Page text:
Les gens qui ne rient jamais ne sont pas des gens sérieux

Be who you are and say what you mean, those who mind don't matter and those who matter don't mind

Friday, November 03, 2006


My mother's mother's name was Elsie but everyone called her Nan. To my brother and me she was Nangran.

When I think of Nangran, I am overwhelmed with little pieces of memories, some complete episodes, and some fragments that float about just out of reach.

My earliest ever memory is of her. We were living in Paris and I was three years old. I have a clear image of her stepping down from a coach into the waiting crowd. I am high up, on Dad's shoulders probably, and she sees me and waves.

Back in England we saw her more often, going after school or at weekends to where she lived with Grandad in Gravesend, Kent. Only later did I ever think of Gravesend as a depressing name for a place.

When the new tiny five pence pieces came out in Britain, she said her arthritus made it impossible for her to pick them up, so she saved them in a jar for our visits, and we'd carefully carry our little stash down to the petrol station with Grandad, where we would buy pic'n'mix sweets and chocolate that we would munch happily all afternoon.

She loved poppies and hated elephants.

When she looked after us after school, if Mum and Dad were both working, she'd give me milk with a spoonful of sugar stirred in. It was clear I was not to tell Mum; our little secret.

Her arthritus deformed her hands into knobbled pincers but her nails were always polished pink and the skin on her hands was the softest I've ever felt.

When we stayed the night, we would always watch Coronation Street and play cards. If I hear the theme music to Coronation Street when I'm in England, I'm immediately taken back to her green corner sofa, the polished table on which we played cards, and the busicuit tin that was never out of reach.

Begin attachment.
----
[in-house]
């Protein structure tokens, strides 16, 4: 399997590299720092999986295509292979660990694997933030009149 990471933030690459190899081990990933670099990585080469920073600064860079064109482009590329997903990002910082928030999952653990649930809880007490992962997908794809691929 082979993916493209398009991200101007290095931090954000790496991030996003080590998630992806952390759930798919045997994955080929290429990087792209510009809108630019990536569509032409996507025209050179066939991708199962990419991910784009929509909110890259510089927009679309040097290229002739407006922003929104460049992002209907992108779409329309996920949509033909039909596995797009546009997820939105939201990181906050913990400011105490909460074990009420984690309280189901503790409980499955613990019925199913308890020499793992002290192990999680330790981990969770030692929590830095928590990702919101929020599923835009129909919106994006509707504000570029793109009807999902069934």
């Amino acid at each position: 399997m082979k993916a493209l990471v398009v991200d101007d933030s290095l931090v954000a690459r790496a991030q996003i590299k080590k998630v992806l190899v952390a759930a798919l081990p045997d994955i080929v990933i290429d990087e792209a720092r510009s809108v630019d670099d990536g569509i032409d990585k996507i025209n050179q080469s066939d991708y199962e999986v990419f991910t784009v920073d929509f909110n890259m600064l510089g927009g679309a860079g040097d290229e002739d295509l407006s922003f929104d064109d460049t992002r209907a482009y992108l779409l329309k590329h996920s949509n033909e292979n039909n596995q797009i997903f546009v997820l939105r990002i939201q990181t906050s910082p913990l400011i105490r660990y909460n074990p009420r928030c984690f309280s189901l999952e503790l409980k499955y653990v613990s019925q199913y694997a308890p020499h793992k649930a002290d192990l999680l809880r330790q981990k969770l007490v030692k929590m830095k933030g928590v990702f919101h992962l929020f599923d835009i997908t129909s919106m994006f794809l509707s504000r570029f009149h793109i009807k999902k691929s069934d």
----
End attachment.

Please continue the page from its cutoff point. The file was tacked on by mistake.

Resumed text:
She was tiny ('I'm four foot eleven and a three quarters!') and when she had driven ambulances during the war, she had needed a mountain of cushions under and behind her, so that she could reach the pedals.

She always took my side in the 'Mum, I want my ears pierced' arguments. Mum said little girls shouldn't mutilate their bodies, 'but it's pretty' Nangran would say, 'I'll take her to have it done'. Mum held out for a long time.

When we went to her beloved golf club she would show us off to her friends in the eternal grandchild competition. 'Isn't she tall' her friends would coo, 'is she going to be a model?' and I would blush with a mixture of pride and embarassment. 'Everyone thinks my granddaughter is going to be a model', I remember one old lady spitting out one afternoon.

She always praised my Dad, and regularly confided 'I do like a man with a beard'.

Nine days before my twenty-first birthday, Nangran died. Granddad had gone before her, and she had been valiantly struggling along on her own ever since. Physically crippled by arthritus and pained by her old body, Nangran was bright and mentally alert until the end.

In nine days I will turn twenty six. I still imagine Nangran's reaction to things that are happening in my life. I can still hear her voice, her 'ooo-er' exclamation of surprise or admiration and her golden chuckles. She was an incredible woman. I still miss her.

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